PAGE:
Ideally, the stoppers each comprise a resiliently deformable rubber or plastic material to permit flexing and bend of the stoppers to insert them into the finger holes. Each stopper also has a top flange 30 extending radially outwards therefrom adjacent the top face of the respective stopper. The top flange of each stopper preferably lies in a common plane with the top face of the respective stopper. Each stopper further has a bottom lip 31 extending radially outwards therefrom adjacent the bottom face of the respective stopper so that the bottom lip of each stopper is spaced apart from the top flange of the respective stopper. As illustrated in FIG. 3, the top flange of each stopper is positioned adjacent the upper face of the bill and the bottom lip of each stopper is positioned adjacent the lower face of the bill such that the bill is positioned between the top flange and bottom lip of each stopper. The top flange of each stopper is extended over the adjacent flange of the associated grommet in the associated finger hole. The bottom lip of each stopper is extended over the adjacent flange of the associated grommet in the associated finger hole. In an ideal embodiment, the outer diameter of each top flange of each stopper is about equal to the adjacent flange of the associated grommet.
Optionally, the top face of each stopper may have indicia 32 and designs 33 thereon such as logo's and slogans that may be used for advertising and team boosting purposes.
Other embodiments of the finger hole and stopper arrangement are seen in FIGS. 5a-5c. These figures show cross-sections of bill 11 similar to that seen in FIG. 3. FIG. 5a illustrates how bill 11 is formed of bill stiffener material 51 (such as polyethylene) and a overlaying clothe material 50 which is glued or sewn to stiffener material 51. When apertures 57 are made in bill 11 in order to form the above described finger holes, the perimeter of apertures 57 must be enclosed in a grommet or some type of sealing material in order to prevent the perimeter of apertures 57 from continually becoming more frayed and clothe material 50 separating from stiffener material 51. Therefore, the bill seen in FIGS. 5a-5 c have a perimeter seal 52 formed around the circumference of aperture 57.
In FIG. 5a, perimeter seal 52 is formed of a resilient deforming sealing material 53. One example of material 53 could be an adhesive rubber-like substance such as a thermal plastic. In FIG. 5a, the stopper 26 is semi-rigid stopper 56. Stopper 56 may be able to flex somewhat, but it is sufficiently rigid that its diameter will not change when inserted into the aperture 57. Rather, material 53 deforms where in contact with the edge of stopper 56 and material 53 tends to rebound and overlap the upper and lower edges of stopper 56. It can be seen that sufficient material 53 will be applied to the perimeter of aperture 57 such that aperture 57 (with material 53 applied thereto) will be somewhat smaller than the diameter of stopper 56.
FIG. 5b shows an alternate embodiment. In FIG. 5b, perimeter seal 52 is formed of an adhesive rigid material 54 such as high-density foam and stopper 55 is formed of a resilient material such as foam rubber. In FIG. 5b, stopper 55 will typically have a diameter slightly larger than that of aperture 57. When stopper 55 is inserted into aperture 57, stopper 55 will compress to a small degree. The resilient nature of stopper 55 will cause it to attempt to expand, thereby assisting in holding stopper 55 against material 54 and securely within aperture 57.
FIG. 5c shows a still further embodiment. In FIG. 5c, perimeter seal 52 is formed of grommet 60. Grommet 60 is somewhat different from the grommet 23 seen in FIG. 3. Grommet 60 includes an upper lip 61 and a lower lip 62 that extend toward the center of aperture 57. The stopper 56 may be formed of the same material as disclosed above. Typically stopper 56 will be formed of a material which may flex somewhat while being inserted into grommet 60, but will return to its original diameter after being inserted. It can be seen how the upper lip 61 and lower lip 62 will securely hold stopper 56 in place. While it is preferred to insert a semi-rigid stopper 56 into grommet 60, it is also within the scope of the present invention to insert the resilient deforming stopper 55 into grommet 60.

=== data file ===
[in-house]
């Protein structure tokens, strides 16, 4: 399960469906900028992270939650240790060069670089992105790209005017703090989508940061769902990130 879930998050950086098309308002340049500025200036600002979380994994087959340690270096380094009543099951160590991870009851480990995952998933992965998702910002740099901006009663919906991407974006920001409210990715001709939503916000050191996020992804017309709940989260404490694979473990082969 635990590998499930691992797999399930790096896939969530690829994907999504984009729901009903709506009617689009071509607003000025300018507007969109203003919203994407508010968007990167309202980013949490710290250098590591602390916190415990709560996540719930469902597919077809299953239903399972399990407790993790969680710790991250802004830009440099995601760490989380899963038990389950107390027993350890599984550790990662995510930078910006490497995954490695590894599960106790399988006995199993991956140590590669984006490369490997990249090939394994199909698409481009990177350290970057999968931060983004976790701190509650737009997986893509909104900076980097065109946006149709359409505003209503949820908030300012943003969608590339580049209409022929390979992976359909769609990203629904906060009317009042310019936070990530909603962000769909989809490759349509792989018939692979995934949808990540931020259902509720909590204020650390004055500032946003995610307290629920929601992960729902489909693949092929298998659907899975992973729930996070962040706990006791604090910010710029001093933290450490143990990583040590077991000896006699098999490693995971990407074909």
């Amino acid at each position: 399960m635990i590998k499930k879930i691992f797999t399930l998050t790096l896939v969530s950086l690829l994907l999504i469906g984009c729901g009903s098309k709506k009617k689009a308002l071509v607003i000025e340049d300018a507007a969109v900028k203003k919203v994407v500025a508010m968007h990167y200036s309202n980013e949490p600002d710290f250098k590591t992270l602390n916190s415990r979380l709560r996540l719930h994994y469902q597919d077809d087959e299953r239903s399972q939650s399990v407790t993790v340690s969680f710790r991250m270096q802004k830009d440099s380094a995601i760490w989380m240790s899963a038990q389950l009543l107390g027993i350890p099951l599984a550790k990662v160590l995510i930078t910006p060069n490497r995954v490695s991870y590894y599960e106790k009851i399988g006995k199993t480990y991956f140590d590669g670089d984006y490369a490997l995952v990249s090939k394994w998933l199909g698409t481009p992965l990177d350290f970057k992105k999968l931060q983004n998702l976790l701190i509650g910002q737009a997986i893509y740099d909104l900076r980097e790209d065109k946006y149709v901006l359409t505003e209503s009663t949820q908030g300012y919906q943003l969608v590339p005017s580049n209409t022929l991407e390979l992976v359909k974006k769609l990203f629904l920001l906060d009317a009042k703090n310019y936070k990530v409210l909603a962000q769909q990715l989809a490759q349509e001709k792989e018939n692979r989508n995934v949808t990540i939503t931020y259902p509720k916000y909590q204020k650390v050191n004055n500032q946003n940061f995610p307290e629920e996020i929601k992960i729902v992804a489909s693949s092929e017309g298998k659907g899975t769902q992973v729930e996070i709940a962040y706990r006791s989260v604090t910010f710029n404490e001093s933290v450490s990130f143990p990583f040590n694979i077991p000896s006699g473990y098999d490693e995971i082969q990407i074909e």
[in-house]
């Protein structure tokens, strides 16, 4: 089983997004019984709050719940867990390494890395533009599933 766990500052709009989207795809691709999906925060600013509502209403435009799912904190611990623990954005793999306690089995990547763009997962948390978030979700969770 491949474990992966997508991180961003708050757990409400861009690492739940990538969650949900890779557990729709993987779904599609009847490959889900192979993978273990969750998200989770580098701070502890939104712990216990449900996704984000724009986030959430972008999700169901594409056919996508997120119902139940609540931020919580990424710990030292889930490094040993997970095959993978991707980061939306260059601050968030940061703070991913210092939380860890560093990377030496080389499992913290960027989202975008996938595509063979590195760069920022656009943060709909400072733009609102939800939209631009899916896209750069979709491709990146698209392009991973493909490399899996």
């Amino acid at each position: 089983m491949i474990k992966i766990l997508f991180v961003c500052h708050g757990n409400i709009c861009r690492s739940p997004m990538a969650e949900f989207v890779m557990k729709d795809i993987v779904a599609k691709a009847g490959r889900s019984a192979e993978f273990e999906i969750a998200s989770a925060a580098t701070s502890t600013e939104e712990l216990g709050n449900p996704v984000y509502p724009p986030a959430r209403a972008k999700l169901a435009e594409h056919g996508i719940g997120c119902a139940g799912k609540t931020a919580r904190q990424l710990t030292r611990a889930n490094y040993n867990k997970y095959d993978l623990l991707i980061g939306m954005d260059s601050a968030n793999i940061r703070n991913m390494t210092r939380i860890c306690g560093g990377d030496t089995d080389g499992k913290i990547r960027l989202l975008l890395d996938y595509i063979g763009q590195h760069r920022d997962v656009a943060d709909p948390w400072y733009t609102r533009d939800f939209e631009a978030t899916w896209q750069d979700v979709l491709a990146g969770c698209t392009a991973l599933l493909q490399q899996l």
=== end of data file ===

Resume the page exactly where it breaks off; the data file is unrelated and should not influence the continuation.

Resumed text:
As to a further discussion of the manner of usage and operation of the present invention, the same should be apparent from the above description. Accordingly, no further discussion relating to the manner of usage and operation will be provided.
With respect to the above description then, it is to be realized that the optimum dimensional relationships for the parts of the invention, to include variations in size, materials, shape, form, function and manner of operation, assembly and use, are deemed readily apparent and obvious to one skilled in the art, and all equivalent relationships to those illustrated in the drawings and described in the specification are intended to be encompassed by the present invention.
Therefore, the foregoing is considered as illustrative only of the principles of the invention. Further, since numerous modifications and changes will readily occur to those skilled in the art, it is not desired to limit the invention to the exact construction and operation shown and described, and accordingly, all suitable modifications and equivalents may be resorted to, falling within the scope of the invention.
|Cited Patent||Filing date||Publication date||Applicant||Title|
|US1782206 *||Mar 6, 1928||Nov 18, 1930||Kornsweet Samuel A||Decorated visor|
|US5224772 *||Nov 2, 1992||Jul 6, 1993||Fustos Vincent E||Illuminated dive mask|
|US5509145 *||Oct 18, 1994||Apr 23, 1996||Stevenson; Karen L.||Cap with opening having a removable closure|
|US5893173 *||Jun 23, 1997||Apr 13, 1999||Bray; Irene F.||Method and apparatus for securing an article of clothing to an animal|
|US5920913 *||Nov 5, 1998||Jul 13, 1999||Brandon; Ronald Earl||Combination baseball cap and fielder's glove|
|US5987648 *||May 14, 1998||Nov 23, 1999||Boyd; Stan||Cap for catching balls|
|US6158054 *||Jun 10, 1999||Dec 12, 2000||Perry, Sr.; Bradford S.||Cap|
|Citing Patent||Filing date||Publication date||Applicant||Title|
|US7600270 *||Nov 18, 2005||Oct 13, 2009||Dennis Drab||Cap with integrated glove|
|US7624457 *||Aug 10, 2006||Dec 1, 2009||Paul Sedlmair||Head gear|
|US20130019380 *||Jul 11, 2012||Jan 24, 2013||Sitt Eli||Article of manufacture having three-dimensional object removably mounted thereon|
|U.S. Classification||2/209.12, 2/195.1|
|International Classification||A42B1/06, A42B1/00, A42B1/24|
|Cooperative Classification||A42B1/24, A42B1/062|
|European Classification||A42B1/06B2, A42B1/24|
|Apr 19, 2006||REMI||Maintenance fee reminder mailed|
|Oct 2, 2006||LAPS||Lapse for failure to pay maintenance fees|
|Nov 28, 2006||FP||Expired due to failure to pay maintenance fee|
Effective date: 20061001